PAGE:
In U.S GAO News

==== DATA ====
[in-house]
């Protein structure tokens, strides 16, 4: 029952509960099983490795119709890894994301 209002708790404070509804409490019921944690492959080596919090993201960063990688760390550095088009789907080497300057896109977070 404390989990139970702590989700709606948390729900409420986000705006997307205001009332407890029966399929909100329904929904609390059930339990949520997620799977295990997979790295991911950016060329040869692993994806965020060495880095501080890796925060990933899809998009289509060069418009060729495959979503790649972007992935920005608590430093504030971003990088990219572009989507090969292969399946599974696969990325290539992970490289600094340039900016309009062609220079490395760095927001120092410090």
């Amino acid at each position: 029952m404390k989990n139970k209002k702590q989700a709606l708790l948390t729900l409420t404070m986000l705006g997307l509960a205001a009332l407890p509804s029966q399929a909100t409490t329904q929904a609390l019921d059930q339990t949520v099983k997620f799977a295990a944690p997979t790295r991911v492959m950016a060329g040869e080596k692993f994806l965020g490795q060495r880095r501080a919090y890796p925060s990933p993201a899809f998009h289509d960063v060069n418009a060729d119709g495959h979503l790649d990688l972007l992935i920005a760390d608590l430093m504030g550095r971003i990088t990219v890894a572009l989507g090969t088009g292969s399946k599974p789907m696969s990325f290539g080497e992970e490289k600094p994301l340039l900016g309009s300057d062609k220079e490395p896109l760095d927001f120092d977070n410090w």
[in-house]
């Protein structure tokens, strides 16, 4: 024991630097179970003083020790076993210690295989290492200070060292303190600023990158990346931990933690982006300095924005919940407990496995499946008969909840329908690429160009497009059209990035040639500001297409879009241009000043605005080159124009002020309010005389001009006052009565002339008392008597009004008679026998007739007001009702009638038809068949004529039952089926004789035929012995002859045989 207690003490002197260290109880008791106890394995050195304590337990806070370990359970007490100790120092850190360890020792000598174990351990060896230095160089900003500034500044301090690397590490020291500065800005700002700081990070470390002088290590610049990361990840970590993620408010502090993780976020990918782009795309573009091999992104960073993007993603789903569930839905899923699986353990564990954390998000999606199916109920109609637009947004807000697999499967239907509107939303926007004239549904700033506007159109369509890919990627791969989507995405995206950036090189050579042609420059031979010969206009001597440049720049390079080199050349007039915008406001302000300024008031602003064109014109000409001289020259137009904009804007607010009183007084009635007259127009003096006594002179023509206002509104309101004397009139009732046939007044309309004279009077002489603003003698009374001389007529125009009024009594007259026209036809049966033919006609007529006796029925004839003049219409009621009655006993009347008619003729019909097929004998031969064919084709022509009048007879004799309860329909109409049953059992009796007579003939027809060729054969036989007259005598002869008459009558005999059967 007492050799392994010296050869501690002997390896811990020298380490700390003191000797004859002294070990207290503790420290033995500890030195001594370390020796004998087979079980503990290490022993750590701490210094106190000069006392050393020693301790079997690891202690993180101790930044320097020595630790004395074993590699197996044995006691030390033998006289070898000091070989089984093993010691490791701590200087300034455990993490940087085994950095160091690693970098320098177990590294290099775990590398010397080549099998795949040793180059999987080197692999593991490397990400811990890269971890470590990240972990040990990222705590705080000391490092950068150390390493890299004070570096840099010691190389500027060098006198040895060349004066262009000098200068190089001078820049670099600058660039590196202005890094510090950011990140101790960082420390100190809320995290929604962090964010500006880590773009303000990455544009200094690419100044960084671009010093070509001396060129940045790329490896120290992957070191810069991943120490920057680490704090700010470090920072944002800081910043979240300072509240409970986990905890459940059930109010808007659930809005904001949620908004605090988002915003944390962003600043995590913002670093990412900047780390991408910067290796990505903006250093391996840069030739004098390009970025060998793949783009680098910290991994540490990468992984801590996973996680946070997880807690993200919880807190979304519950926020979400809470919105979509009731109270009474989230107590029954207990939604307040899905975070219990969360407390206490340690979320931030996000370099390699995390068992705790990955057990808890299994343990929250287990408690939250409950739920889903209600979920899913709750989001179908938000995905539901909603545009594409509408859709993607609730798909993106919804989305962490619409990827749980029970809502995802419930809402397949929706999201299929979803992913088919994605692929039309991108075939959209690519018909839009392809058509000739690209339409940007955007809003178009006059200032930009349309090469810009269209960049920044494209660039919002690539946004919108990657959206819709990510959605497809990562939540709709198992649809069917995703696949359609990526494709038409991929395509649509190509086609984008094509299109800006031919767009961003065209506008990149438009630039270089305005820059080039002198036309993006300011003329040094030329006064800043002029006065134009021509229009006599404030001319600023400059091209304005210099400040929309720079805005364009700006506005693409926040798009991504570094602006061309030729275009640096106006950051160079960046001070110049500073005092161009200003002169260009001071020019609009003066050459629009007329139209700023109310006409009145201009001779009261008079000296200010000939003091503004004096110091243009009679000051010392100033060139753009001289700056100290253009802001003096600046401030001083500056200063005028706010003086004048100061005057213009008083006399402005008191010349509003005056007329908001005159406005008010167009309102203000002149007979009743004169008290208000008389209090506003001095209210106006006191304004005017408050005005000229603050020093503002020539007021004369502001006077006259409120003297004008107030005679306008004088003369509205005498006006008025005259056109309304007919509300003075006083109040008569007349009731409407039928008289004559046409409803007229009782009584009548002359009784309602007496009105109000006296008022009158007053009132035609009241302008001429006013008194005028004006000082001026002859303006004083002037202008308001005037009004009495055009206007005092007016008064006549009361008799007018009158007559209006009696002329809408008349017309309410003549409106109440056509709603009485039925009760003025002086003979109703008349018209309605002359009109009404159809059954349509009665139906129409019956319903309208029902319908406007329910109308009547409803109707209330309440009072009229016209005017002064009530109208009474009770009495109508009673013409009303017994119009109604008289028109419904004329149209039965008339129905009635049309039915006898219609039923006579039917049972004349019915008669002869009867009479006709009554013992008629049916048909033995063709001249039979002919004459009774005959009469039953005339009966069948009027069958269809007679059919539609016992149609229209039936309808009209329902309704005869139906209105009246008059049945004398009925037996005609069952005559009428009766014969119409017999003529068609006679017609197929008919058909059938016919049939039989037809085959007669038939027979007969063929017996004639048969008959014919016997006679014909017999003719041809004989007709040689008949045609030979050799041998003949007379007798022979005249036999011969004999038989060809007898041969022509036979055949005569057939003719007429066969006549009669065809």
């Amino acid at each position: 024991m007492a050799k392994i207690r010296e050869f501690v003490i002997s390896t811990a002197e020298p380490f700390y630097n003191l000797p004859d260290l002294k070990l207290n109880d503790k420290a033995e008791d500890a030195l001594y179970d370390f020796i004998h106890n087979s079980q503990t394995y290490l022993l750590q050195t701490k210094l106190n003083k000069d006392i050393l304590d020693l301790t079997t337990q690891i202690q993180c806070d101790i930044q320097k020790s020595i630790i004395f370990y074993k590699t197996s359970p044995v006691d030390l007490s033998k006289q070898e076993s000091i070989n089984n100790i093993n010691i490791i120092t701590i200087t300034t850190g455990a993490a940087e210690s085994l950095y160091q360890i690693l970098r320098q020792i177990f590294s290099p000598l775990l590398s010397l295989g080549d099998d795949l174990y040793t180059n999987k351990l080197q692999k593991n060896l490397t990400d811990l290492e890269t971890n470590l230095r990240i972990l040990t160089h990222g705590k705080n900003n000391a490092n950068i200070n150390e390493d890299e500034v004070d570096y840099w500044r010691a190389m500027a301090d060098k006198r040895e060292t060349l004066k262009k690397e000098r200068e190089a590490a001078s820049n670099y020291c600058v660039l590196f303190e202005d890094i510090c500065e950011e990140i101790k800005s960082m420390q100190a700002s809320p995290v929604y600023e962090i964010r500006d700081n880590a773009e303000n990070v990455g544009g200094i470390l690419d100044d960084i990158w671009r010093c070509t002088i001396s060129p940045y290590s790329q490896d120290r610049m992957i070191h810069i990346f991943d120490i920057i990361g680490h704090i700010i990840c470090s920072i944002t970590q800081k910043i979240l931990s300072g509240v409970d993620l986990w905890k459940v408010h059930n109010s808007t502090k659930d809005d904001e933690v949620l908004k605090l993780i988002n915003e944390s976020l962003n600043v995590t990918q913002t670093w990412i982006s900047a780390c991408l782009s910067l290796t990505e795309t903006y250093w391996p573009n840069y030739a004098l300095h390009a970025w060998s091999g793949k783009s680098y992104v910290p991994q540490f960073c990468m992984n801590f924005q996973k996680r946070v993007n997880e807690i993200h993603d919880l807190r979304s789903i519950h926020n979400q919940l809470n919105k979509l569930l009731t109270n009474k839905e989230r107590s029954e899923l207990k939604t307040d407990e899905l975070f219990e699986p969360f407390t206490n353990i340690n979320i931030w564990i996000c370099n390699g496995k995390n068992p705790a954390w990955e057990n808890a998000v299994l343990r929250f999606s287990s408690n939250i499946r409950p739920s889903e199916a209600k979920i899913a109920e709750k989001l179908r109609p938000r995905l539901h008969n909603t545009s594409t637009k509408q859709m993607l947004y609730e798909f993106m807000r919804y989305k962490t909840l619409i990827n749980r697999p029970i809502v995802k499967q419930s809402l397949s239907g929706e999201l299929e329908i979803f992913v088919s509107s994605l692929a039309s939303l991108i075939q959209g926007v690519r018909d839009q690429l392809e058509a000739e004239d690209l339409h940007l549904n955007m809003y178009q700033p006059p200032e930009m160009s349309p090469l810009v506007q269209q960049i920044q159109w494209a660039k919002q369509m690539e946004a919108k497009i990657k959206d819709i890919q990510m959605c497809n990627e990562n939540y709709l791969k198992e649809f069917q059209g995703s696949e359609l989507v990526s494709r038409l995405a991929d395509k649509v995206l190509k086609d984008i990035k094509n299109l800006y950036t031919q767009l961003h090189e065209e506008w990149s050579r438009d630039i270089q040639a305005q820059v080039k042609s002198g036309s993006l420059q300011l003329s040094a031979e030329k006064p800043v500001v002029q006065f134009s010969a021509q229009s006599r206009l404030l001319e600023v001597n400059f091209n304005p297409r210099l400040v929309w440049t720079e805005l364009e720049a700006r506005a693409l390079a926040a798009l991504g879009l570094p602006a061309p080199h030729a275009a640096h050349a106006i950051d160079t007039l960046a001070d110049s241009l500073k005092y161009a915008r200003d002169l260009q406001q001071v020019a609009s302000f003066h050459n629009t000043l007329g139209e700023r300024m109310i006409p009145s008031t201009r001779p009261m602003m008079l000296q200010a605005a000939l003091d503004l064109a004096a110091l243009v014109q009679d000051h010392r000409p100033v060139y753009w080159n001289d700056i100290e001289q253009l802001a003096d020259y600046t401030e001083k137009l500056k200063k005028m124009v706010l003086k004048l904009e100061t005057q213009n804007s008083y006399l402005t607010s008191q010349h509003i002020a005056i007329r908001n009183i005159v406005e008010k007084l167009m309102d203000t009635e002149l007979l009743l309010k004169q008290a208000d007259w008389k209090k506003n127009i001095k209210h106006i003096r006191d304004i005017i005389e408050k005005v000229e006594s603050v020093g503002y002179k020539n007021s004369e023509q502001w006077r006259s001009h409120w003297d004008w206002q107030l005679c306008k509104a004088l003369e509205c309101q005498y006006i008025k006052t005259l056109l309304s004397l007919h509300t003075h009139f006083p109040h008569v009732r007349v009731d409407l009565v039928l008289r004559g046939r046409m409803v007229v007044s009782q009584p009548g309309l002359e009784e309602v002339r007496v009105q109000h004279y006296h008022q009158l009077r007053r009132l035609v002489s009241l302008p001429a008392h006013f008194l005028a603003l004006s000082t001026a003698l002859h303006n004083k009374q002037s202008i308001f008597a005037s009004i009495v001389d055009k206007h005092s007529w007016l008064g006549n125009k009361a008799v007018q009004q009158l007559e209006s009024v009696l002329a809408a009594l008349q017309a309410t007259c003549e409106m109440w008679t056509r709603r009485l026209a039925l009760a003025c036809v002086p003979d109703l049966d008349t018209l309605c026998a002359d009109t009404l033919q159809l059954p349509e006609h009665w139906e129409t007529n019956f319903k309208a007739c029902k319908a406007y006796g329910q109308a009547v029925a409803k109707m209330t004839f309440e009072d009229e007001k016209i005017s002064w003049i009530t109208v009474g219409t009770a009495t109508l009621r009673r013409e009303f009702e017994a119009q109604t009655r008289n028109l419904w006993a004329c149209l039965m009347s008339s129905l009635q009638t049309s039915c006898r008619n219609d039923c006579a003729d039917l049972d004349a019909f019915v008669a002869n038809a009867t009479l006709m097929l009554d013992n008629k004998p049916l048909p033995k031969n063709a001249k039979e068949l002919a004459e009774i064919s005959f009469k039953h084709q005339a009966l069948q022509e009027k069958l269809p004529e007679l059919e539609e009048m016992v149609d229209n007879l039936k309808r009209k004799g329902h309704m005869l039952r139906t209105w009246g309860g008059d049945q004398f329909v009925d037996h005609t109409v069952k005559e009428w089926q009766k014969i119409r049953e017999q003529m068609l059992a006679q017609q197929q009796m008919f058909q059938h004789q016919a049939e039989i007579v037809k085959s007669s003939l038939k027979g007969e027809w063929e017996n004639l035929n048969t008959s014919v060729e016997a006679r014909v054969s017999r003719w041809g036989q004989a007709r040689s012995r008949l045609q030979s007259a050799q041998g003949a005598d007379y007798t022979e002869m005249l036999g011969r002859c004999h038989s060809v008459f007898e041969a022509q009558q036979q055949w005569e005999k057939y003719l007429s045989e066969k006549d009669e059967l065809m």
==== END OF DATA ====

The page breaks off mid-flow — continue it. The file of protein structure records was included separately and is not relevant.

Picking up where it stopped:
What GAO Found Americans age 50 or older had significantly more debt in 2016 than in 1989, according to GAO's analysis of Survey of Consumer Finances (SCF) data. Debt. The share of older households with debt was 71 percent in 2016 compared to 58 percent in 1989 (see figure). The median debt amount for older households with debt was about three times higher in 2016 ($55,300) than in 1989 ($18,900 in real 2016 dollars) and the share of older households with home, credit card, and student loan debt was significantly higher in 2016 than in 1989. Debt stress. The median ratio of debt to assets—known as the leverage ratio, a measure of debt stress—for older households was twice as high in 2016 than in 1989. Adverse debt outcomes. Measures of older individuals' adverse debt outcomes, including their share of mortgage and credit card debt that was late by at least 90 days, generally followed economic trends, peaking after the Great Recession of 2007-2009, according to GAO's analysis of Consumer Credit Panel (CCP) data from 2003 to 2019. However, the share of student loan debt that was late was significantly higher for older individuals in 2019 than in 2003. These trends in debt, debt stress, and adverse debt outcomes varied by older Americans' demographic and economic characteristics, including their age, credit score, and state of residence. For example, from 2003 to 2019, individuals in their late 70s often had higher shares of credit card and student loan debt that was late than those aged 50-74. In addition, older individuals with credit scores below 720—including those with subprime, fair, or good credit—had median student loan debt amounts that were more than twice as high in 2019 as in 2003. Further, older individuals in the Southeast and West had much higher median mortgage and student loan debt, as well as student loan delinquency rates, in 2019 than in 2003. Percent of Households Age 50 or Older with Any Debt (Left) and Median Leverage Ratio (Right) for These Households, 1989 to 2016 Note: The bars above and below the lines represent the bounds of 95 percent confidence intervals. While older Americans' overall debt and debt stress decreased as they aged, those in low-income households experienced greater debt stress according to GAO's analysis of Health and Retirement Study (HRS) data, a nationally representative survey that follows the same individuals over time. The share of older households in this cohort that had debt continuously decreased as they aged, from about 66 percent of households in 1992 to 38 percent in 2016, and the median leverage ratio declined from about 19 to 13 percent over this period (see figure). However, low-income households in this cohort consistently had greater levels of debt stress than high-income households. This disparity in debt stress increased as these households aged. Estimated Percent of Households with Any Debt for Those Born in 1931-1941 (Left) and Median Leverage Ratio for Those Households from 1992-2016 (Right) Notes: The lines overlapping the bars represent 95 percent confidence intervals. According to experts GAO interviewed, differences in debt type (that is, credit card versus housing debt) and debt stress levels will have varying effects on the retirement security of different groups. For example, experts noted that credit card debt has negative implications for older Americans' retirement security because credit cards often have high, variable interest rates and are not secured by any assets. In contrast, an increase in mortgage debt may have positive effects on retirement security because a home is generally a wealth-building asset. Experts also said that older individuals with lower incomes and unexpected health expenses are likely to experience greater debt stress, which can negatively affect retirement security. Similarly, experts noted that the increased debt stress faced by low-income households is also faced by non-White households. Further, GAO's analysis of data from the Survey of Consumer Finances found that in 2016, debt stress levels were about two times higher for Black, Hispanic/Latino, and Other/multiple-race households than for White households. Experts GAO interviewed noted it is too early to evaluate the retirement security implications of the recession caused by the COVID-19 pandemic, in part because CARES Act provisions suspend or forbear certain debt payments. However, as with past recessions, the COVID-19-related recession may reveal any economic fragility among older Americans who, for example, lost jobs or cannot work because of the pandemic. Why GAO Did This Study GAO reported in 2019 that an estimated 20 percent of older American households aged 55 or older had less than $22,000 in income in 2016 and GAO reported in 2015 that about 29 percent of older households had neither retirement savings accounts (such as a 401(k) plan) nor a defined benefit plan in 2013. Older Americans held nearly half of the total outstanding debt in 2020—and these debts may affect retirement security. The Census Bureau projects the number of older Americans will increase. GAO was asked to report on debt held by older Americans. This report examines (1) how the types, levels, and outcomes of debt changed for older Americans over time, including for different demographic and economic groups; (2) how the types and levels of debt held by the same older Americans changed as they aged, including for those in different demographic groups; and (3) the implications of these debt trends for the general retirement security of older Americans and their families. GAO analyzed data from two nationally representative surveys–the SCF (1989 through 2016 data) and the HRS (1992 through 2016 longitudinal data)–and nationally representative administrative data from the Federal Reserve Bank of New York's CCP (2003 through 2019). These datasets were the most recent available at the time of GAO's analyses. GAO also reviewed studies and interviewed experts that GAO identified from these studies to further analyze the relationship between debt and retirement security. For more information, contact Kris Nguyen, (202) 512-7215 or NguyenTT@gao.gov.